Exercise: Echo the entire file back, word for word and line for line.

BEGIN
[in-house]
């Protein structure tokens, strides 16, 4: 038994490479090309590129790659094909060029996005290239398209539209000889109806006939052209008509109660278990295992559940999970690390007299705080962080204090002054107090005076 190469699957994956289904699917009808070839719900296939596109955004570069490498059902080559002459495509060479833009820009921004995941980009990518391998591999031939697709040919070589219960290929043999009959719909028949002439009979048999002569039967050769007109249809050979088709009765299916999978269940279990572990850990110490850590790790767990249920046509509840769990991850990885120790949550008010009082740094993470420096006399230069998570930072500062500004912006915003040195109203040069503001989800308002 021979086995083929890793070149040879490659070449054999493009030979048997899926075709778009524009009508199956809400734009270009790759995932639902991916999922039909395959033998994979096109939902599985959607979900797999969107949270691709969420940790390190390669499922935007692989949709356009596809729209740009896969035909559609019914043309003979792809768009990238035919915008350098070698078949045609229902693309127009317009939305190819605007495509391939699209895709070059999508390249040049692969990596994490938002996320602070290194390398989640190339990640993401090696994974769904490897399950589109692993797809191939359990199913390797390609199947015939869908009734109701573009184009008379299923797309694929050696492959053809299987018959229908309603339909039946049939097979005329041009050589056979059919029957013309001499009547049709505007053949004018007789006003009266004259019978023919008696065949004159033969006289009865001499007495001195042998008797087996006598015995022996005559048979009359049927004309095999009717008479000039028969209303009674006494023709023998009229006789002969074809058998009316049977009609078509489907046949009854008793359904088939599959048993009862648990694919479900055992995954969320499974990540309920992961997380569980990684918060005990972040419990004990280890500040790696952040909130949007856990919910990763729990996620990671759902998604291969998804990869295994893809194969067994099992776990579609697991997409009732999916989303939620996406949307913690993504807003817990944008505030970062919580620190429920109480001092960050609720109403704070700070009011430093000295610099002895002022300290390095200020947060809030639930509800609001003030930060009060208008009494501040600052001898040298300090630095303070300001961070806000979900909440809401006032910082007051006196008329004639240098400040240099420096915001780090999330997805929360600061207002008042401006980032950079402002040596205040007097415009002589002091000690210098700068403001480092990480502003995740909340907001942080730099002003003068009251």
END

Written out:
[in-house]
């Protein structure tokens, strides 16, 4: 038994490479090309590129790659094909060029996005290239398209539209000889109806006939052209008509109660278990295992559940999970690390007299705080962080204090002054107090005076 190469699957994956289904699917009808070839719900296939596109955004570069490498059902080559002459495509060479833009820009921004995941980009990518391998591999031939697709040919070589219960290929043999009959719909028949002439009979048999002569039967050769007109249809050979088709009765299916999978269940279990572990850990110490850590790790767990249920046509509840769990991850990885120790949550008010009082740094993470420096006399230069998570930072500062500004912006915003040195109203040069503001989800308002 021979086995083929890793070149040879490659070449054999493009030979048997899926075709778009524009009508199956809400734009270009790759995932639902991916999922039909395959033998994979096109939902599985959607979900797999969107949270691709969420940790390190390669499922935007692989949709356009596809729209740009896969035909559609019914043309003979792809768009990238035919915008350098070698078949045609229902693309127009317009939305190819605007495509391939699209895709070059999508390249040049692969990596994490938002996320602070290194390398989640190339990640993401090696994974769904490897399950589109692993797809191939359990199913390797390609199947015939869908009734109701573009184009008379299923797309694929050696492959053809299987018959229908309603339909039946049939097979005329041009050589056979059919029957013309001499009547049709505007053949004018007789006003009266004259019978023919008696065949004159033969006289009865001499007495001195042998008797087996006598015995022996005559048979009359049927004309095999009717008479000039028969209303009674006494023709023998009229006789002969074809058998009316049977009609078509489907046949009854008793359904088939599959048993009862648990694919479900055992995954969320499974990540309920992961997380569980990684918060005990972040419990004990280890500040790696952040909130949007856990919910990763729990996620990671759902998604291969998804990869295994893809194969067994099992776990579609697991997409009732999916989303939620996406949307913690993504807003817990944008505030970062919580620190429920109480001092960050609720109403704070700070009011430093000295610099002895002022300290390095200020947060809030639930509800609001003030930060009060208008009494501040600052001898040298300090630095303070300001961070806000979900909440809401006032910082007051006196008329004639240098400040240099420096915001780090999330997805929360600061207002008042401006980032950079402002040596205040007097415009002589002091000690210098700068403001480092990480502003995740909340907001942080730099002003003068009251």